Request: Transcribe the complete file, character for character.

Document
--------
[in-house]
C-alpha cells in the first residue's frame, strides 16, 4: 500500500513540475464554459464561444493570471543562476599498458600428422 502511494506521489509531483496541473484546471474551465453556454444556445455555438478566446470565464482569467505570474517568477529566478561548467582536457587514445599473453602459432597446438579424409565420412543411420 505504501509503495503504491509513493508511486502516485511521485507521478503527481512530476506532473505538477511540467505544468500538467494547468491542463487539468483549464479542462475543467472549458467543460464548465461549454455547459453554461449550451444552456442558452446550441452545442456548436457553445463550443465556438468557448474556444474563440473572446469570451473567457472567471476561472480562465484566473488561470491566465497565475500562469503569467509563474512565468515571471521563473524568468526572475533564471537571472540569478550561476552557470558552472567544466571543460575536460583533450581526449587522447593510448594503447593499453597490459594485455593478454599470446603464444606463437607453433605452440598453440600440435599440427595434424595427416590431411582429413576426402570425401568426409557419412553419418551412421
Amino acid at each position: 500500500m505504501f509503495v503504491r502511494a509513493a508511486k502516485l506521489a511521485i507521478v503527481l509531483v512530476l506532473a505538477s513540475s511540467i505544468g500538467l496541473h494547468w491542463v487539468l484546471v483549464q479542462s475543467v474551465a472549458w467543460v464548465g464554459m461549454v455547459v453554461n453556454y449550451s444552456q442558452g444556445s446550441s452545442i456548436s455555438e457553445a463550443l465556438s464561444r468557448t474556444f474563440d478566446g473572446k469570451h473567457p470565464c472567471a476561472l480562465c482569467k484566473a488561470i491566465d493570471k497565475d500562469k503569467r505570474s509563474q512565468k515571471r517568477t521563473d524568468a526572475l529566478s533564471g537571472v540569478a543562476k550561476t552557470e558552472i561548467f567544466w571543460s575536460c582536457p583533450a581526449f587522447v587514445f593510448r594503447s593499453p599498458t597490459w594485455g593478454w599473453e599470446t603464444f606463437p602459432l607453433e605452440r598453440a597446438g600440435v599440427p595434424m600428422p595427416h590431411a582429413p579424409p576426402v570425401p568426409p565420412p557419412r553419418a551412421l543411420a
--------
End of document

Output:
[in-house]
C-alpha cells in the first residue's frame, strides 16, 4: 500500500513540475464554459464561444493570471543562476599498458600428422 502511494506521489509531483496541473484546471474551465453556454444556445455555438478566446470565464482569467505570474517568477529566478561548467582536457587514445599473453602459432597446438579424409565420412543411420 505504501509503495503504491509513493508511486502516485511521485507521478503527481512530476506532473505538477511540467505544468500538467494547468491542463487539468483549464479542462475543467472549458467543460464548465461549454455547459453554461449550451444552456442558452446550441452545442456548436457553445463550443465556438468557448474556444474563440473572446469570451473567457472567471476561472480562465484566473488561470491566465497565475500562469503569467509563474512565468515571471521563473524568468526572475533564471537571472540569478550561476552557470558552472567544466571543460575536460583533450581526449587522447593510448594503447593499453597490459594485455593478454599470446603464444606463437607453433605452440598453440600440435599440427595434424595427416590431411582429413576426402570425401568426409557419412553419418551412421
Amino acid at each position: 500500500m505504501f509503495v503504491r502511494a509513493a508511486k502516485l506521489a511521485i507521478v503527481l509531483v512530476l506532473a505538477s513540475s511540467i505544468g500538467l496541473h494547468w491542463v487539468l484546471v483549464q479542462s475543467v474551465a472549458w467543460v464548465g464554459m461549454v455547459v453554461n453556454y449550451s444552456q442558452g444556445s446550441s452545442i456548436s455555438e457553445a463550443l465556438s464561444r468557448t474556444f474563440d478566446g473572446k469570451h473567457p470565464c472567471a476561472l480562465c482569467k484566473a488561470i491566465d493570471k497565475d500562469k503569467r505570474s509563474q512565468k515571471r517568477t521563473d524568468a526572475l529566478s533564471g537571472v540569478a543562476k550561476t552557470e558552472i561548467f567544466w571543460s575536460c582536457p583533450a581526449f587522447v587514445f593510448r594503447s593499453p599498458t597490459w594485455g593478454w599473453e599470446t603464444f606463437p602459432l607453433e605452440r598453440a597446438g600440435v599440427p595434424m600428422p595427416h590431411a582429413p579424409p576426402v570425401p568426409p565420412p557419412r553419418a551412421l543411420a